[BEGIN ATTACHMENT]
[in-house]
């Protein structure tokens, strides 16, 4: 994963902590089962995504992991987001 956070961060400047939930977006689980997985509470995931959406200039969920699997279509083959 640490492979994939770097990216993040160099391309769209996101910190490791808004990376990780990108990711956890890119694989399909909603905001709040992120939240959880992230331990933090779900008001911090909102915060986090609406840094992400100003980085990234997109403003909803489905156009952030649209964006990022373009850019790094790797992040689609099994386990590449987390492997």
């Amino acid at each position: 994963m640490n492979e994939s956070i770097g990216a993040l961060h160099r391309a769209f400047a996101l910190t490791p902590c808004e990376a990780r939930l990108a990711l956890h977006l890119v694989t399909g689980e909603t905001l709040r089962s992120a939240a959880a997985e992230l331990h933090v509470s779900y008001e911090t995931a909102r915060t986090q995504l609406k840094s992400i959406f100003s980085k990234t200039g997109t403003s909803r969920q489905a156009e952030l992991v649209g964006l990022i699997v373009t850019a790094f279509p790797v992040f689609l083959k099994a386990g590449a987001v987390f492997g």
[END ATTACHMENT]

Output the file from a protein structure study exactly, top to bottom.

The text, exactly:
[in-house]
């Protein structure tokens, strides 16, 4: 994963902590089962995504992991987001 956070961060400047939930977006689980997985509470995931959406200039969920699997279509083959 640490492979994939770097990216993040160099391309769209996101910190490791808004990376990780990108990711956890890119694989399909909603905001709040992120939240959880992230331990933090779900008001911090909102915060986090609406840094992400100003980085990234997109403003909803489905156009952030649209964006990022373009850019790094790797992040689609099994386990590449987390492997």
């Amino acid at each position: 994963m640490n492979e994939s956070i770097g990216a993040l961060h160099r391309a769209f400047a996101l910190t490791p902590c808004e990376a990780r939930l990108a990711l956890h977006l890119v694989t399909g689980e909603t905001l709040r089962s992120a939240a959880a997985e992230l331990h933090v509470s779900y008001e911090t995931a909102r915060t986090q995504l609406k840094s992400i959406f100003s980085k990234t200039g997109t403003s909803r969920q489905a156009e952030l992991v649209g964006l990022i699997v373009t850019a790094f279509p790797v992040f689609l083959k099994a386990g590449a987001v987390f492997g």